About 24 days later after removing Stanley from The Fountains at Boca Ciego Bay, the Edelmans and Locola selected an attorney and drafted a new trust with only the three of them listed as beneficiaries. Instead of individually receiving just 8% of Stanley’s will and trust, they would now presumably receive one-third.

The accusations continue: Originally, John Zucknovich held Stanley’s gold and silver coins, but after Howard and Dean Edelman removed Stanley from the “The Fountains,” Stanley asked Zucknovich to help him place his coins in safe deposit boxes at Chase Bank under the 2018 trust. On September 9, 2019, Howard and Dean arrived at Chase Bank with Stanley and convinced him to not place the coins in the bank. They left with the coins and Stanley in their possession. Liebman claims that to date, the Edelmans have not accounted for Stanley’s gold and silver coins.

Further, the Edelmans convinced Stanley that Liebman, the rescue mission and the “Bass” nephews and niece did not care for him and did not deserve to be beneficiaries. Only they cared for him, they allegedly proclaimed, and impressed upon Stanley that he could not survive without their assistance. Howard and Dean Edelman then took turns taking care of Stanley, while moving him back and forth to their homes, which allegedly caused Stanley to experience increased disorientation. He was now over 100 years old. Dean Edelman lived in Lake Mary, Florida and Howard lived in the Tampa area.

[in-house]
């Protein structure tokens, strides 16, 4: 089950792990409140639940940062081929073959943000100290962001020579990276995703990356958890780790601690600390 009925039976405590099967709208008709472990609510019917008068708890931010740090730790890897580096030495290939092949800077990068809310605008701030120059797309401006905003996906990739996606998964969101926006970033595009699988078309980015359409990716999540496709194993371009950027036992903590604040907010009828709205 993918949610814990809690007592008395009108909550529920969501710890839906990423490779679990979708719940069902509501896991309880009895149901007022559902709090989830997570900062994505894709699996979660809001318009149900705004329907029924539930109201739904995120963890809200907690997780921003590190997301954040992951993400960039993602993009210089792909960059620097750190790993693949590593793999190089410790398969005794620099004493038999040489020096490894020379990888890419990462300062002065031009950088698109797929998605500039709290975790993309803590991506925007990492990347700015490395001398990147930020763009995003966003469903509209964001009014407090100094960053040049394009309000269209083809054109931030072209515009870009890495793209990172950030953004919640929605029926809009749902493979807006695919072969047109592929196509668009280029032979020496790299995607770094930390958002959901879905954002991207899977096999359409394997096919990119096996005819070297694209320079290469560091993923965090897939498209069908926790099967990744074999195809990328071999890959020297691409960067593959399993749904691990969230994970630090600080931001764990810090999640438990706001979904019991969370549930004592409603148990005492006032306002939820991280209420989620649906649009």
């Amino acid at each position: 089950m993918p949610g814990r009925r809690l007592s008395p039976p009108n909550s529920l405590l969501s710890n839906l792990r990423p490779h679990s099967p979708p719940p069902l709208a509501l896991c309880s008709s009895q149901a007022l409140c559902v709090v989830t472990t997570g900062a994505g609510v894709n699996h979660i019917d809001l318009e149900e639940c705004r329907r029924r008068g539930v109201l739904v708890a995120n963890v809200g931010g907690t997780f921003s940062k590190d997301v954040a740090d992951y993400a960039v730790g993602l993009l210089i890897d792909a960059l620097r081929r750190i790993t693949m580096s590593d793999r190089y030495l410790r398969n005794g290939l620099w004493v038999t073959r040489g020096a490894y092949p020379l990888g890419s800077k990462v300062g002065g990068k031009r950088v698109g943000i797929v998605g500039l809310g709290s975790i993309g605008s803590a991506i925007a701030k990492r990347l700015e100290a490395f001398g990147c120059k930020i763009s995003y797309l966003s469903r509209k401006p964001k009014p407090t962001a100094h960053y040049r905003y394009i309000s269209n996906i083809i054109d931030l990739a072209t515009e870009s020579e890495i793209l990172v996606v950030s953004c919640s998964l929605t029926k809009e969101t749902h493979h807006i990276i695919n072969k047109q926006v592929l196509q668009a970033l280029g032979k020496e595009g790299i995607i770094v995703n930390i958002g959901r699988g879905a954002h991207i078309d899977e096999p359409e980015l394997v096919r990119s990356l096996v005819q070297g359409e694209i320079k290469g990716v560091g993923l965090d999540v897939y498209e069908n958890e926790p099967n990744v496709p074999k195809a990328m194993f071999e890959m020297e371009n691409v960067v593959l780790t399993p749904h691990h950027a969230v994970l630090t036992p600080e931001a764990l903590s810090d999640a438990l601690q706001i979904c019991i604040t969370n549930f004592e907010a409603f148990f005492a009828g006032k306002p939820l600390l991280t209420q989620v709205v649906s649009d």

An interview with Reverend Lionel Cabral, Executive Director of Suncoast Haven of Rest Rescue Mission, gives another perspective on Stanley’s situation. From 2014 to 2018, the rescue mission looked after Stanley. Stanley owned property across the street from the mission, which included a church, as Stanley was also a Reverend.

When asked, Reverend Cabral indicated they are aware they were cut out as beneficiaries of Stanley’s estate but were informed by apparently Liebman’s attorney that the trust is being contested, and the rescue mission’s beneficiary status may be re-instated. He did not realize that Judith Liebman’s Complaint would make that possible.

Reverend Cabral began by saying, “Oh, Stanley didn’t like Judith. He thought she was after his money. She wouldn’t let him alone. But Stanley was very tight with his money.”

About Edelman, Reverend Cabral said, “Howard Edelman sounds familiar…he might be the guy who moved Stanley out of his property across the street because he wanted Stanley’s property sold. This guy didn’t like us, he wasn’t very cordial. I thought he just wanted Stanley’s money, too. We see bad things happening to people all the time, but there isn’t much we can do.” Asked about the 8% the rescue mission was to receive of Stanley’s trust, he replied, “It was a surprise to me. We weren’t expecting to get it. And knowing there’s a conflict now, I am not expecting we’ll see anything. It’s okay.”

What’s unknown is whether Stanley disliked Judith Liebman based on his own judgment, or if he was in fact, persuaded by the Edelmans or Locola to be suspicious of her.

Brief research into Howard Edelman reveals he has been an entrepreneur whose Cayman Cove Bar was featured in the renovation TV show, “Bar Rescue.” He also owned Villagio Cinemas at Carrollwood, but it is under a Hillsborough County Tax Collector Seizure process where machinery and equipment are to be sold online from September 9 to September 16, 2020.
In April 2020, Howard and his wife paid $425,000 for a home in Lutz.

The Plaintiff’s attorney is Catherine E. Blackburn of Blackburn Law Firm, St. Petersburg, Florida.